A network of raters is a set of folks who tend to rate each others' texts highly, or who tend to write texts that are replies to each others' texts.

Given information on the clusters and networks of raters present in a community, one can then rank texts using this information.  One can rank a text highly if some reasonably definite cluster or network of raters tends to rank it highly.

This method would remove the "dictatorship of the majority" problem, and result in texts being highly rated if any "meaningful subgroup" of people liked it.  

Novel methods of browsing content also pop to mind here.  For instance: instead of just a ranked list of texts, one could show a set of tabs, each giving a ranked list of texts according to some meaningful subgroup.

Similar ideas could also be applied to the results of a search engine.  In this case, the role of "ratings of text X" would be played by links from other websites to site X.   The PageRank formula gives highest rank to sites that are linked to by other sites (with highest weight given to links from other sites with high PageRank, using a recursive algorithm).  Other graph centrality formulas work similarly.  As an alternative to this approach, one could give high rank to a site if there is some meaningful subgroup of other sites that links to it (where a meaningful subgroup is defined as a cluster of sites that link to similar pages, or a cluster of sites with similar content according to natural language analysis, or a network of richly inter-linking sites).   Instead of a single list of search results, one could give a set of tabs of results, each tab listing the results ranked according to a certain (automatically discovered) meaningful subgroup.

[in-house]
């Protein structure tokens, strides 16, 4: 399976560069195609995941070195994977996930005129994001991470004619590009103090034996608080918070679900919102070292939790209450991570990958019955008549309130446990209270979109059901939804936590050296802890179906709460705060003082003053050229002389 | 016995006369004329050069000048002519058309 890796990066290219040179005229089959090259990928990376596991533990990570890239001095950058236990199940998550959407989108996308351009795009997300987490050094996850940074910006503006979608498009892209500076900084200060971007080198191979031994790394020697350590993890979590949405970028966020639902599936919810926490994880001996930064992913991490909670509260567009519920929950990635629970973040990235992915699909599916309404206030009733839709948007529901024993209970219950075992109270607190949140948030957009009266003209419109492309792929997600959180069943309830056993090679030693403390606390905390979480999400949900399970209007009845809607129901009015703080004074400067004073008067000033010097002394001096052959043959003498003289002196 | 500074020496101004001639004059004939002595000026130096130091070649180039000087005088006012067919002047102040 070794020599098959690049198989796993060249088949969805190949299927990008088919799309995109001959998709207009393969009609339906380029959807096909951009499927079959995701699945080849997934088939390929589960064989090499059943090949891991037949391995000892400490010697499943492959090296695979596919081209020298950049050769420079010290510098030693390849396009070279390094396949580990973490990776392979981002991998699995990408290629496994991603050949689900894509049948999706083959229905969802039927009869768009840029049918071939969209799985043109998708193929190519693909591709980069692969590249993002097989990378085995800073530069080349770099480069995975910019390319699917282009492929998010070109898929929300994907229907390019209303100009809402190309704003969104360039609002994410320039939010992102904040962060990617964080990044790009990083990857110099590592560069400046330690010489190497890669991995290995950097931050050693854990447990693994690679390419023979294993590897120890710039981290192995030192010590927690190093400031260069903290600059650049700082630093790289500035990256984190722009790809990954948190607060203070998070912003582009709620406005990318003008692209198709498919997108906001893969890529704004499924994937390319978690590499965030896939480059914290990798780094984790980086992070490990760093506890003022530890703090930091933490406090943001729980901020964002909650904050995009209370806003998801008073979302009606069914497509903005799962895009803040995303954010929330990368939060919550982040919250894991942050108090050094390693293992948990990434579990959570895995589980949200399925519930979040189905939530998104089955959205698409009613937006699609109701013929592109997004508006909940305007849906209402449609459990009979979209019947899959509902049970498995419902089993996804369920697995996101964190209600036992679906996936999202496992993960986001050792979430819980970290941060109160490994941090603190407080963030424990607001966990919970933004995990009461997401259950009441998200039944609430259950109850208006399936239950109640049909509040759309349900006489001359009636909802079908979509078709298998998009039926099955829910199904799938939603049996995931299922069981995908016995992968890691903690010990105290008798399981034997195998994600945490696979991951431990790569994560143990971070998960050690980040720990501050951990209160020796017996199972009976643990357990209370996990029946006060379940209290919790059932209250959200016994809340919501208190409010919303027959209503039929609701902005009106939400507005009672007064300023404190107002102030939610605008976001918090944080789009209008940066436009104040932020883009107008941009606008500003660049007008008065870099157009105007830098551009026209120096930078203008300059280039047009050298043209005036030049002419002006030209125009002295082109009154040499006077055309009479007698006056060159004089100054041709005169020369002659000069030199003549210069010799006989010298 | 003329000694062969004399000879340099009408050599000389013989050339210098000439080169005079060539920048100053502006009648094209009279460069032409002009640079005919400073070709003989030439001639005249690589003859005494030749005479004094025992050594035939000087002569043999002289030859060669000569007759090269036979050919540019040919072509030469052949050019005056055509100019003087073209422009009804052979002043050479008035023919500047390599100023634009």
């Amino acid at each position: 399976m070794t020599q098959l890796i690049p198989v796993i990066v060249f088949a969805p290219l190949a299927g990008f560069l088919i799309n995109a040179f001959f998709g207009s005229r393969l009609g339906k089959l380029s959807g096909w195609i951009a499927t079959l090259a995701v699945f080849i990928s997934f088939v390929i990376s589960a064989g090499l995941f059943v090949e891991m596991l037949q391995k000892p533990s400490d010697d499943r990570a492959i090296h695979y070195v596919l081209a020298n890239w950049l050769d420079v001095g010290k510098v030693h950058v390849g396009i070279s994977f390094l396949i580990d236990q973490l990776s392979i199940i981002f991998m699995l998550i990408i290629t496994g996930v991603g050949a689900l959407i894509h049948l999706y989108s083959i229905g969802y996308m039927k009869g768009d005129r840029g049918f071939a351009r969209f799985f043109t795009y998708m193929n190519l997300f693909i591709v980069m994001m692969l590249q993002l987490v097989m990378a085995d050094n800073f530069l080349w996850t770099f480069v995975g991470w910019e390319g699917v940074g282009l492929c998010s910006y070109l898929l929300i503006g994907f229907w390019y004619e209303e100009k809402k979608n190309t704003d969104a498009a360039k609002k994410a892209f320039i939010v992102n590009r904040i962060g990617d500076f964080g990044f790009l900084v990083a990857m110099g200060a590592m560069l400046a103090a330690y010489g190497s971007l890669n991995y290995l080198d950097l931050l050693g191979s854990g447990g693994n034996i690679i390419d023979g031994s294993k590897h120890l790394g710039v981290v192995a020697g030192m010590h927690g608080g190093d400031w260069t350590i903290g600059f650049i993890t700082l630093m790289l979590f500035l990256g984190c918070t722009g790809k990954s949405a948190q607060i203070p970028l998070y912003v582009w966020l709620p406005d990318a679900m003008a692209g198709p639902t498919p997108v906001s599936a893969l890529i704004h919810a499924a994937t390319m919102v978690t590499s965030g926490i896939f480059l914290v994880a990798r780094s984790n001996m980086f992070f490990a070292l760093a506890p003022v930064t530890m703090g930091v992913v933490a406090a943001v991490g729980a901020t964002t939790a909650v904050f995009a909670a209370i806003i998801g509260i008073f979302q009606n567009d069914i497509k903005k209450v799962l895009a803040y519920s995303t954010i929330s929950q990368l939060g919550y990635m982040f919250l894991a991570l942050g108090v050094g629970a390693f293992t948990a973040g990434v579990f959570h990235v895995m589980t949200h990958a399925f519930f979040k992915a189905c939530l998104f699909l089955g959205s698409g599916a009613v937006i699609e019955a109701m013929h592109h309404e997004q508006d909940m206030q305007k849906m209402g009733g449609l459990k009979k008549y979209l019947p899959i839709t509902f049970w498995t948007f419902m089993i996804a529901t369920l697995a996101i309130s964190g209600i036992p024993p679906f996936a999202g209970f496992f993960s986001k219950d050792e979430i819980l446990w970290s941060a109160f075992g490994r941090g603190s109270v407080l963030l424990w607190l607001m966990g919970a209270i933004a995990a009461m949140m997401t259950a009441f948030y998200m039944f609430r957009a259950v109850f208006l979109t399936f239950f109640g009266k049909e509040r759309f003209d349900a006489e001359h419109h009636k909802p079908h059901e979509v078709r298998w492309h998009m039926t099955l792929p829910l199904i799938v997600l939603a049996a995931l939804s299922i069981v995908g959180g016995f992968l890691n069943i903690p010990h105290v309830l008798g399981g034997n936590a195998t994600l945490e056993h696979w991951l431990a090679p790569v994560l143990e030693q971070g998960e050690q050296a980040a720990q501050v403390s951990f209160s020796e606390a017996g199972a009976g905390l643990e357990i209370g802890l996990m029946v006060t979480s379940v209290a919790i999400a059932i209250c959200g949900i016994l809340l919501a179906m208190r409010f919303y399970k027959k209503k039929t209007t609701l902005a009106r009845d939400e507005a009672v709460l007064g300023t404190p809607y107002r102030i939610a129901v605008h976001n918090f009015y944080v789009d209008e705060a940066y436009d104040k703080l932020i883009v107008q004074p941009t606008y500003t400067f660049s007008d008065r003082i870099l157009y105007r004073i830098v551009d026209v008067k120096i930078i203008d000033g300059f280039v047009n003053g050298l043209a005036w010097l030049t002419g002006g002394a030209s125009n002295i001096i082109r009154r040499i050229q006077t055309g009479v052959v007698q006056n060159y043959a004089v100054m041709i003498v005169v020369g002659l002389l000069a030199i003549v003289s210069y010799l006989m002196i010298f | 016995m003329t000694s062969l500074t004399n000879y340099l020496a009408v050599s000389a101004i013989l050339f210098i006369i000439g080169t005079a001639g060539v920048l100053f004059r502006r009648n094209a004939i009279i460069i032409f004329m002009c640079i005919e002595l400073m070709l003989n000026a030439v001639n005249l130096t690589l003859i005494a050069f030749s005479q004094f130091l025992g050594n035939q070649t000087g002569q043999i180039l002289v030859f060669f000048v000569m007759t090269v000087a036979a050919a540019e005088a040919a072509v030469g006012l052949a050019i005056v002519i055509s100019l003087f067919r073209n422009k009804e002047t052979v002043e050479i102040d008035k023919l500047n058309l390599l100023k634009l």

There are many ways to tune and extend this kind of methodology.   After writing the above, a moment's Googling found a couple papers on related topics, such as:

http://iswc2004.semanticweb.org/demos/01/paper.pdf

http://www.citeulike.org/user/abellogin/article/2200728

But it doesn't seem that anyone has rolled out these sorts of ideas into the Web at large, which is unfortunate….

But the Web is famously fast-advancing, so there's reason to be optimistic about the future.  Some sort of technology like I've described here, deployed on a mass scale, is going to be important for the development of the Internet and its associated human community into an increasingly powerful "global brain" …